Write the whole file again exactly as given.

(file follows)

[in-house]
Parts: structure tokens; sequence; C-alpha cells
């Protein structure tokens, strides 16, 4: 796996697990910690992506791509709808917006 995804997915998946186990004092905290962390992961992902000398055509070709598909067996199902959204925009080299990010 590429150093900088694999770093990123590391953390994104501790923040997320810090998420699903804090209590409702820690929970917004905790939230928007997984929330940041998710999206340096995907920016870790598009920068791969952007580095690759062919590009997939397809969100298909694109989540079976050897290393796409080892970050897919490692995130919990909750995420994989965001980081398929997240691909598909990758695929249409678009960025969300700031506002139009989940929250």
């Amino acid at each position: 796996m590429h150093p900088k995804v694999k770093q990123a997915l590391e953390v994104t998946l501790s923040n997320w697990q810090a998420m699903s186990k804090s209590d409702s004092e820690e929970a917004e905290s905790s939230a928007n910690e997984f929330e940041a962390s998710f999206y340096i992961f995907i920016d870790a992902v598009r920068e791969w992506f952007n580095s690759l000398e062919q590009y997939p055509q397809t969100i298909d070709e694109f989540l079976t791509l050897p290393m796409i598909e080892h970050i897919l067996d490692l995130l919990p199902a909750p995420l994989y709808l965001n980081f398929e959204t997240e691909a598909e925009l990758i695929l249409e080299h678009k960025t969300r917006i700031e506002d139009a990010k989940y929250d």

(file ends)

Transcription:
[in-house]
Parts: structure tokens; sequence; C-alpha cells
């Protein structure tokens, strides 16, 4: 796996697990910690992506791509709808917006 995804997915998946186990004092905290962390992961992902000398055509070709598909067996199902959204925009080299990010 590429150093900088694999770093990123590391953390994104501790923040997320810090998420699903804090209590409702820690929970917004905790939230928007997984929330940041998710999206340096995907920016870790598009920068791969952007580095690759062919590009997939397809969100298909694109989540079976050897290393796409080892970050897919490692995130919990909750995420994989965001980081398929997240691909598909990758695929249409678009960025969300700031506002139009989940929250």
């Amino acid at each position: 796996m590429h150093p900088k995804v694999k770093q990123a997915l590391e953390v994104t998946l501790s923040n997320w697990q810090a998420m699903s186990k804090s209590d409702s004092e820690e929970a917004e905290s905790s939230a928007n910690e997984f929330e940041a962390s998710f999206y340096i992961f995907i920016d870790a992902v598009r920068e791969w992506f952007n580095s690759l000398e062919q590009y997939p055509q397809t969100i298909d070709e694109f989540l079976t791509l050897p290393m796409i598909e080892h970050i897919l067996d490692l995130l919990p199902a909750p995420l994989y709808l965001n980081f398929e959204t997240e691909a598909e925009l990758i695929l249409e080299h678009k960025t969300r917006i700031e506002d139009a990010k989940y929250d």